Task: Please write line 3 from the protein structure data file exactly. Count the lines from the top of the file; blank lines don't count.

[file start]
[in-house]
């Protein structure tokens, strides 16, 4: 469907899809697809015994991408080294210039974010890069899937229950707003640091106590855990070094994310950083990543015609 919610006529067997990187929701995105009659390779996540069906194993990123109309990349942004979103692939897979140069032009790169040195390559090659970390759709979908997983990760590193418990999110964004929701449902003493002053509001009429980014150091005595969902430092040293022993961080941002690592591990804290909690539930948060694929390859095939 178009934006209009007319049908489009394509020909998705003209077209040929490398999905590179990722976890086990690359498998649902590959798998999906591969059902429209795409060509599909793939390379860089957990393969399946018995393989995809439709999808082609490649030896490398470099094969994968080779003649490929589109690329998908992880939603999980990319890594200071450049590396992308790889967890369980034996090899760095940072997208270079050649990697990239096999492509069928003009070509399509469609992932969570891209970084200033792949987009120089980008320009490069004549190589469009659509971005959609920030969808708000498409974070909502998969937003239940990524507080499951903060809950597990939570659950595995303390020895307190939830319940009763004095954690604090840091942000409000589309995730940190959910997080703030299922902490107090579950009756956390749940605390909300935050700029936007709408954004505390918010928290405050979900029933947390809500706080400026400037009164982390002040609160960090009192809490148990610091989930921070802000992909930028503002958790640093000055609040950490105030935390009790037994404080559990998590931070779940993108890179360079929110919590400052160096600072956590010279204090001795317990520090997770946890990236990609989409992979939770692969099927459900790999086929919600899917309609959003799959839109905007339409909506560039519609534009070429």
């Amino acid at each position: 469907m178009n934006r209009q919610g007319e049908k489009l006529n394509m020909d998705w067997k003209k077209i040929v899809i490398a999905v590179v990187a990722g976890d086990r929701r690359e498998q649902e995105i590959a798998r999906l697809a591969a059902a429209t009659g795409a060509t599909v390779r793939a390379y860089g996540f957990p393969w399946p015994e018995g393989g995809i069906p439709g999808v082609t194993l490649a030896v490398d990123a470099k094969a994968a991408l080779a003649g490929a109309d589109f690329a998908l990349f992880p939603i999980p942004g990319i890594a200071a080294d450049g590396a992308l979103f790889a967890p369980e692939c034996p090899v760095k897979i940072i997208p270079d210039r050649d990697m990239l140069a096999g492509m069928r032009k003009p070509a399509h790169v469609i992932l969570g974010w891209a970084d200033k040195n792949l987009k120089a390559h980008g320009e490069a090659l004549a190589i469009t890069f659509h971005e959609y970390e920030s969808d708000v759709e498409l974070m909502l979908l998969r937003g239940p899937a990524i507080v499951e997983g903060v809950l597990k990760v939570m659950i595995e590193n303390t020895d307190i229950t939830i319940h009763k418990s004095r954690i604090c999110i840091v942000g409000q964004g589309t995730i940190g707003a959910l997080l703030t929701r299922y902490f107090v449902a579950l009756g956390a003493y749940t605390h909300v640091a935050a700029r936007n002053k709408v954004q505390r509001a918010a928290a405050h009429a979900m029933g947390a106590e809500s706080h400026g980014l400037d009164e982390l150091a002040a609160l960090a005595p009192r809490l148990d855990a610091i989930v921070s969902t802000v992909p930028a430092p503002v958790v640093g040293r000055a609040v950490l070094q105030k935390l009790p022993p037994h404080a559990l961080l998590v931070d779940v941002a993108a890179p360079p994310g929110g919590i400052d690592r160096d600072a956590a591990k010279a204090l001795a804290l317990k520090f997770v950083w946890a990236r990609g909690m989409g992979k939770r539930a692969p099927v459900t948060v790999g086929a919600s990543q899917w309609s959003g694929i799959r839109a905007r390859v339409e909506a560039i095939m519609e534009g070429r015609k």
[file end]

């Amino acid at each position: 469907m178009n934006r209009q919610g007319e049908k489009l006529n394509m020909d998705w067997k003209k077209i040929v899809i490398a999905v590179v990187a990722g976890d086990r929701r690359e498998q649902e995105i590959a798998r999906l697809a591969a059902a429209t009659g795409a060509t599909v390779r793939a390379y860089g996540f957990p393969w399946p015994e018995g393989g995809i069906p439709g999808v082609t194993l490649a030896v490398d990123a470099k094969a994968a991408l080779a003649g490929a109309d589109f690329a998908l990349f992880p939603i999980p942004g990319i890594a200071a080294d450049g590396a992308l979103f790889a967890p369980e692939c034996p090899v760095k897979i940072i997208p270079d210039r050649d990697m990239l140069a096999g492509m069928r032009k003009p070509a399509h790169v469609i992932l969570g974010w891209a970084d200033k040195n792949l987009k120089a390559h980008g320009e490069a090659l004549a190589i469009t890069f659509h971005e959609y970390e920030s969808d708000v759709e498409l974070m909502l979908l998969r937003g239940p899937a990524i507080v499951e997983g903060v809950l597990k990760v939570m659950i595995e590193n303390t020895d307190i229950t939830i319940h009763k418990s004095r954690i604090c999110i840091v942000g409000q964004g589309t995730i940190g707003a959910l997080l703030t929701r299922y902490f107090v449902a579950l009756g956390a003493y749940t605390h909300v640091a935050a700029r936007n002053k709408v954004q505390r509001a918010a928290a405050h009429a979900m029933g947390a106590e809500s706080h400026g980014l400037d009164e982390l150091a002040a609160l960090a005595p009192r809490l148990d855990a610091i989930v921070s969902t802000v992909p930028a430092p503002v958790v640093g040293r000055a609040v950490l070094q105030k935390l009790p022993p037994h404080a559990l961080l998590v931070d779940v941002a993108a890179p360079p994310g929110g919590i400052d690592r160096d600072a956590a591990k010279a204090l001795a804290l317990k520090f997770v950083w946890a990236r990609g909690m989409g992979k939770r539930a692969p099927v459900t948060v790999g086929a919600s990543q899917w309609s959003g694929i799959r839109a905007r390859v339409e909506a560039i095939m519609e534009g070429r015609k």